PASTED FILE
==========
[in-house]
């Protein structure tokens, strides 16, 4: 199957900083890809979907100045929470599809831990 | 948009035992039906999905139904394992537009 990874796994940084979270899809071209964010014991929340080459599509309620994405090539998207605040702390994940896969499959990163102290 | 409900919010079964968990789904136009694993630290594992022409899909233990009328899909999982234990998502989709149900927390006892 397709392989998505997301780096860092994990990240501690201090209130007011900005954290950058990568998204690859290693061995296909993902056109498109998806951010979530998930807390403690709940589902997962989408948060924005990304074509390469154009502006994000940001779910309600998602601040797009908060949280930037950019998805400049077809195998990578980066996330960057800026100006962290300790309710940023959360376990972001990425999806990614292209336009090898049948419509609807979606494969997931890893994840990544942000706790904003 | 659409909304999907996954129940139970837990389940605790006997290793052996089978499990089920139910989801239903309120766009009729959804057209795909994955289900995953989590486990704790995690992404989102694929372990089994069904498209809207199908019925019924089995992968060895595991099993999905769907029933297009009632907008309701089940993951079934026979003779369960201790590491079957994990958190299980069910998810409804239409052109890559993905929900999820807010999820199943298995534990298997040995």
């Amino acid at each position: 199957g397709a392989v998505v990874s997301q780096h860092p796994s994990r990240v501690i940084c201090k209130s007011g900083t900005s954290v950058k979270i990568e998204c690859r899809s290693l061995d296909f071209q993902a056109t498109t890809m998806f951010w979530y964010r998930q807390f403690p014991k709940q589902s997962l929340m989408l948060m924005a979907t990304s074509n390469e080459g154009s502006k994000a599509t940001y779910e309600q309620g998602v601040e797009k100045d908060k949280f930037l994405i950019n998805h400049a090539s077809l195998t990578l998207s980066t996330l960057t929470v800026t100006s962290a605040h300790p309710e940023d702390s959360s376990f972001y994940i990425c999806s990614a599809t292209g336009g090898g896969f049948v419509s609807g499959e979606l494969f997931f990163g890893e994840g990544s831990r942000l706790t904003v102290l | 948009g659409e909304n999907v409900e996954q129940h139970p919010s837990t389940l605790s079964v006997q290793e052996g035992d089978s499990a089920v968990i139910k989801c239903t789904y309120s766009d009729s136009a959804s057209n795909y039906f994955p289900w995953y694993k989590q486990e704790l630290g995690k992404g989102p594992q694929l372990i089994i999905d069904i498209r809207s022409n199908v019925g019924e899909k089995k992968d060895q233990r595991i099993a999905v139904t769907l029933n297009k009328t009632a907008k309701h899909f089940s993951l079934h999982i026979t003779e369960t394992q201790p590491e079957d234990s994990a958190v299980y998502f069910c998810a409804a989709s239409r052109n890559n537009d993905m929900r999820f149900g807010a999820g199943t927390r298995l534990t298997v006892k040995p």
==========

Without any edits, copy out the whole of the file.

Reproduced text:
[in-house]
């Protein structure tokens, strides 16, 4: 199957900083890809979907100045929470599809831990 | 948009035992039906999905139904394992537009 990874796994940084979270899809071209964010014991929340080459599509309620994405090539998207605040702390994940896969499959990163102290 | 409900919010079964968990789904136009694993630290594992022409899909233990009328899909999982234990998502989709149900927390006892 397709392989998505997301780096860092994990990240501690201090209130007011900005954290950058990568998204690859290693061995296909993902056109498109998806951010979530998930807390403690709940589902997962989408948060924005990304074509390469154009502006994000940001779910309600998602601040797009908060949280930037950019998805400049077809195998990578980066996330960057800026100006962290300790309710940023959360376990972001990425999806990614292209336009090898049948419509609807979606494969997931890893994840990544942000706790904003 | 659409909304999907996954129940139970837990389940605790006997290793052996089978499990089920139910989801239903309120766009009729959804057209795909994955289900995953989590486990704790995690992404989102694929372990089994069904498209809207199908019925019924089995992968060895595991099993999905769907029933297009009632907008309701089940993951079934026979003779369960201790590491079957994990958190299980069910998810409804239409052109890559993905929900999820807010999820199943298995534990298997040995």
């Amino acid at each position: 199957g397709a392989v998505v990874s997301q780096h860092p796994s994990r990240v501690i940084c201090k209130s007011g900083t900005s954290v950058k979270i990568e998204c690859r899809s290693l061995d296909f071209q993902a056109t498109t890809m998806f951010w979530y964010r998930q807390f403690p014991k709940q589902s997962l929340m989408l948060m924005a979907t990304s074509n390469e080459g154009s502006k994000a599509t940001y779910e309600q309620g998602v601040e797009k100045d908060k949280f930037l994405i950019n998805h400049a090539s077809l195998t990578l998207s980066t996330l960057t929470v800026t100006s962290a605040h300790p309710e940023d702390s959360s376990f972001y994940i990425c999806s990614a599809t292209g336009g090898g896969f049948v419509s609807g499959e979606l494969f997931f990163g890893e994840g990544s831990r942000l706790t904003v102290l | 948009g659409e909304n999907v409900e996954q129940h139970p919010s837990t389940l605790s079964v006997q290793e052996g035992d089978s499990a089920v968990i139910k989801c239903t789904y309120s766009d009729s136009a959804s057209n795909y039906f994955p289900w995953y694993k989590q486990e704790l630290g995690k992404g989102p594992q694929l372990i089994i999905d069904i498209r809207s022409n199908v019925g019924e899909k089995k992968d060895q233990r595991i099993a999905v139904t769907l029933n297009k009328t009632a907008k309701h899909f089940s993951l079934h999982i026979t003779e369960t394992q201790p590491e079957d234990s994990a958190v299980y998502f069910c998810a409804a989709s239409r052109n890559n537009d993905m929900r999820f149900g807010a999820g199943t927390r298995l534990t298997v006892k040995p």